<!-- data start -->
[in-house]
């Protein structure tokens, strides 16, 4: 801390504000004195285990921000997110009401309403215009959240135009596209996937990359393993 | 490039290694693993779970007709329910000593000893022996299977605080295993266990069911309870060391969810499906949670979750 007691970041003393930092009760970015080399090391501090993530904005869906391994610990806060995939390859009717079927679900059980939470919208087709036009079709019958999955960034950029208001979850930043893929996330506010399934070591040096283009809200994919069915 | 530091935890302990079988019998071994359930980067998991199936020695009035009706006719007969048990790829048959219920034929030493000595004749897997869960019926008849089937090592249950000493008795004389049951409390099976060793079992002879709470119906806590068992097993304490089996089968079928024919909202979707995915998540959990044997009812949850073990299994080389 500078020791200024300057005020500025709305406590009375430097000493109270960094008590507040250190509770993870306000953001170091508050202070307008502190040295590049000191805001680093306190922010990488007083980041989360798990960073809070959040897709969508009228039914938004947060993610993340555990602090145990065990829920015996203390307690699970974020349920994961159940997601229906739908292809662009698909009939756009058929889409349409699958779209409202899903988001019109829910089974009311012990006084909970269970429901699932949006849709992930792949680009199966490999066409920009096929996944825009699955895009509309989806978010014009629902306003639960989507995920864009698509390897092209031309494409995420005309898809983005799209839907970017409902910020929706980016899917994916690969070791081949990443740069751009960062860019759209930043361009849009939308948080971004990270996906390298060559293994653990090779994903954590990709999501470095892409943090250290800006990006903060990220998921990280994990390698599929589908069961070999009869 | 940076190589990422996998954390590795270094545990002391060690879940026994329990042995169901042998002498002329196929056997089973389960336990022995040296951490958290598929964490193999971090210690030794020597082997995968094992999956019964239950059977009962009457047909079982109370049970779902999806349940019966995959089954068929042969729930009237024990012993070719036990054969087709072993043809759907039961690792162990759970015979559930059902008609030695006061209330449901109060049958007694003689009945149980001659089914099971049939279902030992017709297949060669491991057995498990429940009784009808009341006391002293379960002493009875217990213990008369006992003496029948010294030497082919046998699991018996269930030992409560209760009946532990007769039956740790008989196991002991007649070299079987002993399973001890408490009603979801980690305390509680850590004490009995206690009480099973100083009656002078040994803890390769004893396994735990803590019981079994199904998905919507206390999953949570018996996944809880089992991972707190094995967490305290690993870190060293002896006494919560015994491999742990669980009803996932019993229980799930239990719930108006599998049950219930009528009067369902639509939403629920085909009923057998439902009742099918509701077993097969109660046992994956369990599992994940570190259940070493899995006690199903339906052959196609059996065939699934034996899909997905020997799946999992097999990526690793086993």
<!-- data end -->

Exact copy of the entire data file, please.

[in-house]
């Protein structure tokens, strides 16, 4: 801390504000004195285990921000997110009401309403215009959240135009596209996937990359393993 | 490039290694693993779970007709329910000593000893022996299977605080295993266990069911309870060391969810499906949670979750 007691970041003393930092009760970015080399090391501090993530904005869906391994610990806060995939390859009717079927679900059980939470919208087709036009079709019958999955960034950029208001979850930043893929996330506010399934070591040096283009809200994919069915 | 530091935890302990079988019998071994359930980067998991199936020695009035009706006719007969048990790829048959219920034929030493000595004749897997869960019926008849089937090592249950000493008795004389049951409390099976060793079992002879709470119906806590068992097993304490089996089968079928024919909202979707995915998540959990044997009812949850073990299994080389 500078020791200024300057005020500025709305406590009375430097000493109270960094008590507040250190509770993870306000953001170091508050202070307008502190040295590049000191805001680093306190922010990488007083980041989360798990960073809070959040897709969508009228039914938004947060993610993340555990602090145990065990829920015996203390307690699970974020349920994961159940997601229906739908292809662009698909009939756009058929889409349409699958779209409202899903988001019109829910089974009311012990006084909970269970429901699932949006849709992930792949680009199966490999066409920009096929996944825009699955895009509309989806978010014009629902306003639960989507995920864009698509390897092209031309494409995420005309898809983005799209839907970017409902910020929706980016899917994916690969070791081949990443740069751009960062860019759209930043361009849009939308948080971004990270996906390298060559293994653990090779994903954590990709999501470095892409943090250290800006990006903060990220998921990280994990390698599929589908069961070999009869 | 940076190589990422996998954390590795270094545990002391060690879940026994329990042995169901042998002498002329196929056997089973389960336990022995040296951490958290598929964490193999971090210690030794020597082997995968094992999956019964239950059977009962009457047909079982109370049970779902999806349940019966995959089954068929042969729930009237024990012993070719036990054969087709072993043809759907039961690792162990759970015979559930059902008609030695006061209330449901109060049958007694003689009945149980001659089914099971049939279902030992017709297949060669491991057995498990429940009784009808009341006391002293379960002493009875217990213990008369006992003496029948010294030497082919046998699991018996269930030992409560209760009946532990007769039956740790008989196991002991007649070299079987002993399973001890408490009603979801980690305390509680850590004490009995206690009480099973100083009656002078040994803890390769004893396994735990803590019981079994199904998905919507206390999953949570018996996944809880089992991972707190094995967490305290690993870190060293002896006494919560015994491999742990669980009803996932019993229980799930239990719930108006599998049950219930009528009067369902639509939403629920085909009923057998439902009742099918509701077993097969109660046992994956369990599992994940570190259940070493899995006690199903339906052959196609059996065939699934034996899909997905020997799946999992097999990526690793086993």